Bridget won\'t eat

Posted on: Tue, 07/10/2001 - 8:34am
anonymous's picture
Joined: 05/28/2009 - 16:42

Hello, I'm new to this site. Haven't found the particular problem I'm having anywhere. We've known that Bridget was allergic to peanuts since she was four months old. She has had one reaction to peanuts at three years old. I stopped the reaction with Benydryl. We got an epi-pen at that time. She hasn't had a reaction since then. She is almost ten. She has always been very careful of what she will and will not eat. It is turning into paranoia. We recently returned from a two week vacation and she lost five pounds. She will only eat at a shrinking number of resturants she feels safe at. She is eating at fewer people's houses that she has been fine with in the past. We are careful to ask about peanuts, however I'm growing tired of reading labels for popcicles. Anyone else have this problem? How can we help her to feel safe to eat at peanut free places she has not been before? Even if we ask she usually will not eat the food she ordered at a new place. Thanks in advance for any thoughts.

Posted on: Tue, 07/10/2001 - 10:23am
BENSMOM's picture
Joined: 05/20/2000 - 09:00

If she hasn't had a reaction in 7 years, you might want to get a CAP RAST on her and find out what her IgE levels are. I won't respond further because I don't have any experience in this area, but I know other people with older kids have been through this so hopefully they will respond.

Posted on: Tue, 07/10/2001 - 7:37pm
Rach's picture
Joined: 05/01/2001 - 09:00

Bridget's Mom
I am 16 and I did the same thing when I was about 10. I was just very uncertain at that point because my first residential trip with the school was coming up and I knew that a lot of the decisions were going to be mine because I didn't trust the school (although my parents did). So I guess that what I did leading up to that was to make sure that I was in full control of my allergy, and I did this by doing pretty much what your child is doing now.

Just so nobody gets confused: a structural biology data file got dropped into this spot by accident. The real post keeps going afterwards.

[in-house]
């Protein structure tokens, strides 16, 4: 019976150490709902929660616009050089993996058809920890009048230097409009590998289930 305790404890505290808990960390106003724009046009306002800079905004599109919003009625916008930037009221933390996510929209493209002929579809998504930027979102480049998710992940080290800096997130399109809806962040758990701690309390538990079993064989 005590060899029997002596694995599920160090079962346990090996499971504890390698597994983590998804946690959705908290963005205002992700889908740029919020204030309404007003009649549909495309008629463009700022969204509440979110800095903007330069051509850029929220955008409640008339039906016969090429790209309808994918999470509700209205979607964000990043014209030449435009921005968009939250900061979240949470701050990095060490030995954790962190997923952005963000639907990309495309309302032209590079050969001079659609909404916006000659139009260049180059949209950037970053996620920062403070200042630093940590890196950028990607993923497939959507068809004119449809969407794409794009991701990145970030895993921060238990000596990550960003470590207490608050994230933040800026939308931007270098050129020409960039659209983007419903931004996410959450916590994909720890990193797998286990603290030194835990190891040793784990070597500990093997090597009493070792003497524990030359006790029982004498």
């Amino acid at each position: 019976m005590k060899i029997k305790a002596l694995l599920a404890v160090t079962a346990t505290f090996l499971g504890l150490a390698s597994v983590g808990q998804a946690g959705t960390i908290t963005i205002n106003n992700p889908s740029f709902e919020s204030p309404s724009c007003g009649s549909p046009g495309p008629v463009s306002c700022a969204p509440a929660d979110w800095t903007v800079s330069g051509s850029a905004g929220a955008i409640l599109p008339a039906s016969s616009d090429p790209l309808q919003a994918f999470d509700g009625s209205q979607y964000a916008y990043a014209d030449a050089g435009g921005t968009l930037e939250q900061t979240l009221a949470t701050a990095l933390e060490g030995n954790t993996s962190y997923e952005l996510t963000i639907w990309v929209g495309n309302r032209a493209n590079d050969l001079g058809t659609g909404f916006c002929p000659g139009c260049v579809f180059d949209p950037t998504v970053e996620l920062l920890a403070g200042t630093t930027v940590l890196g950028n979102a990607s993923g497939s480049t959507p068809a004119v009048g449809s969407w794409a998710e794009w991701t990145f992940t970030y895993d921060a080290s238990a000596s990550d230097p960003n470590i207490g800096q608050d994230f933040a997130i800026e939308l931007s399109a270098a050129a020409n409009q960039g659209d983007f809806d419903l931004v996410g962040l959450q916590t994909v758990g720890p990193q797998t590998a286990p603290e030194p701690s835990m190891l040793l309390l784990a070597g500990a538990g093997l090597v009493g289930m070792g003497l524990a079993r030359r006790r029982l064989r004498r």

As for what to do, I am really not sure, because I suppose that what would be good for one child would be bad for another. On the positive side, she is unlikely to have a reaction, therefore she might put herself more at ease (if that makes sense). However, I suppose that there is only a certain amount of time before things become completely impossible.
If there is anything that could have triggered her anxiety (ie a trip, moving schools) ask her about it.
Feel freee to e mail, and I hope that this helps.
Take care,

Posted on: Tue, 07/10/2001 - 9:51pm
torontosue's picture
Joined: 06/08/2001 - 09:00

We have recently started to do this with our son, who is 7. He too is anxious to eat at places he doesn't know or trust, and before he never really gave it much thought.
So what I now do is when I am checking out the restaurant is make him part of the process. If it is a case of talk to the chef before we decide we are going to eat there, I make sure he is with me and he asks whatever questions he needs answers too. I have found most places very co-operative especially if we go around the lunch hour as opposed to the dinner hour and a few have even allowed us to come in and see their food prep area. Of course the places that are this co=operative usually wind up as one of our family favourites.
At 10, your daughter is old enough to read labels, so bring her shopping with you. If she wants something special get her to check the label. (of course I always re-check AFTER Taran has checked something, not totally trusting the reading skills of a grade 1 student). Same thing if you are calling or e-mailing a company to check on their lines. Tell her what you are doing, ask what her questions are and make her take some of the responsibility for her allergy.
Before you know it, she will be going places without you and she needs to feel comfortable if she is out with friends checking different places. Teach her how to do it now, so that when she needs to she will be ready.
Having some control over her own allergy might make her feel more comfortable with what she eats.

Posted on: Wed, 07/11/2001 - 3:16am
katiee's picture
Joined: 05/09/2001 - 09:00

Funny this should come up today, my mother treated the kids to Wendy's today, we usually only buy fast food from our local McDonalds. My PA son is 3 and when I brought the Wendy's bag home, he got hysterical..."mommy, there's peanuts in there!". It took some doing to reassuure him that mommy would never give him food that was not safe.
I think I would be concerned enough to bring this up with your child's doctor, 5 lbs is alot of weight off of a childs frame. I know that I have read medical information about children with food allergies and anorexia. If I can find the information I will post it here.
You also mentioned the bit about popsicle labels, I'm not sure where you live but here in Canada, reading these labels is a must as most carry the "may contain" warning. The only safe ones I know of here in Canada are the Chapmans popsicles. Just a thought.
Katiee (Wade's mom)

Posted on: Wed, 07/11/2001 - 2:09pm
anonymous's picture
Joined: 05/28/2009 - 16:42